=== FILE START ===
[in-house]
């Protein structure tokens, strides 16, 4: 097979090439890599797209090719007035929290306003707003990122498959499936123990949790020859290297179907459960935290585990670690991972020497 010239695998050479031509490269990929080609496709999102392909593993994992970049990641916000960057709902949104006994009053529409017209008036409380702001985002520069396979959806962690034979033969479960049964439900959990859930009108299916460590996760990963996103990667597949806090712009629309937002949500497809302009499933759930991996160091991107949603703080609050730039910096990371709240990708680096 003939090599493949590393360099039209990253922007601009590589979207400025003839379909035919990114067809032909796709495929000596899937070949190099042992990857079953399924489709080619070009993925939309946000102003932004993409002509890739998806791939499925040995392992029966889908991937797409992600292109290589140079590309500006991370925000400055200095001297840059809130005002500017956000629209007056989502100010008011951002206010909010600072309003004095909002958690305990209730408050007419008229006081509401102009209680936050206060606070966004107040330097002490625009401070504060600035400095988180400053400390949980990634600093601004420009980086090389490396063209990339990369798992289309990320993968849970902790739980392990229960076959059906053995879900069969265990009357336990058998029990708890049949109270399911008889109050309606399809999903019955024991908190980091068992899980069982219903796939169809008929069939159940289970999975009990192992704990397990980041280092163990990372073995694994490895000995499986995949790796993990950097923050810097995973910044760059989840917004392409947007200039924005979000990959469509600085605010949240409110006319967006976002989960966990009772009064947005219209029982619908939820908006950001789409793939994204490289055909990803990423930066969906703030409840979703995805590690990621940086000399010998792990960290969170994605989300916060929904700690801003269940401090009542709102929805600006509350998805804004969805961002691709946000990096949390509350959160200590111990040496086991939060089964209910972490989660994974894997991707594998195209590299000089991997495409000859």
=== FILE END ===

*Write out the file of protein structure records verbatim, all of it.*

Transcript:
[in-house]
């Protein structure tokens, strides 16, 4: 097979090439890599797209090719007035929290306003707003990122498959499936123990949790020859290297179907459960935290585990670690991972020497 010239695998050479031509490269990929080609496709999102392909593993994992970049990641916000960057709902949104006994009053529409017209008036409380702001985002520069396979959806962690034979033969479960049964439900959990859930009108299916460590996760990963996103990667597949806090712009629309937002949500497809302009499933759930991996160091991107949603703080609050730039910096990371709240990708680096 003939090599493949590393360099039209990253922007601009590589979207400025003839379909035919990114067809032909796709495929000596899937070949190099042992990857079953399924489709080619070009993925939309946000102003932004993409002509890739998806791939499925040995392992029966889908991937797409992600292109290589140079590309500006991370925000400055200095001297840059809130005002500017956000629209007056989502100010008011951002206010909010600072309003004095909002958690305990209730408050007419008229006081509401102009209680936050206060606070966004107040330097002490625009401070504060600035400095988180400053400390949980990634600093601004420009980086090389490396063209990339990369798992289309990320993968849970902790739980392990229960076959059906053995879900069969265990009357336990058998029990708890049949109270399911008889109050309606399809999903019955024991908190980091068992899980069982219903796939169809008929069939159940289970999975009990192992704990397990980041280092163990990372073995694994490895000995499986995949790796993990950097923050810097995973910044760059989840917004392409947007200039924005979000990959469509600085605010949240409110006319967006976002989960966990009772009064947005219209029982619908939820908006950001789409793939994204490289055909990803990423930066969906703030409840979703995805590690990621940086000399010998792990960290969170994605989300916060929904700690801003269940401090009542709102929805600006509350998805804004969805961002691709946000990096949390509350959160200590111990040496086991939060089964209910972490989660994974894997991707594998195209590299000089991997495409000859």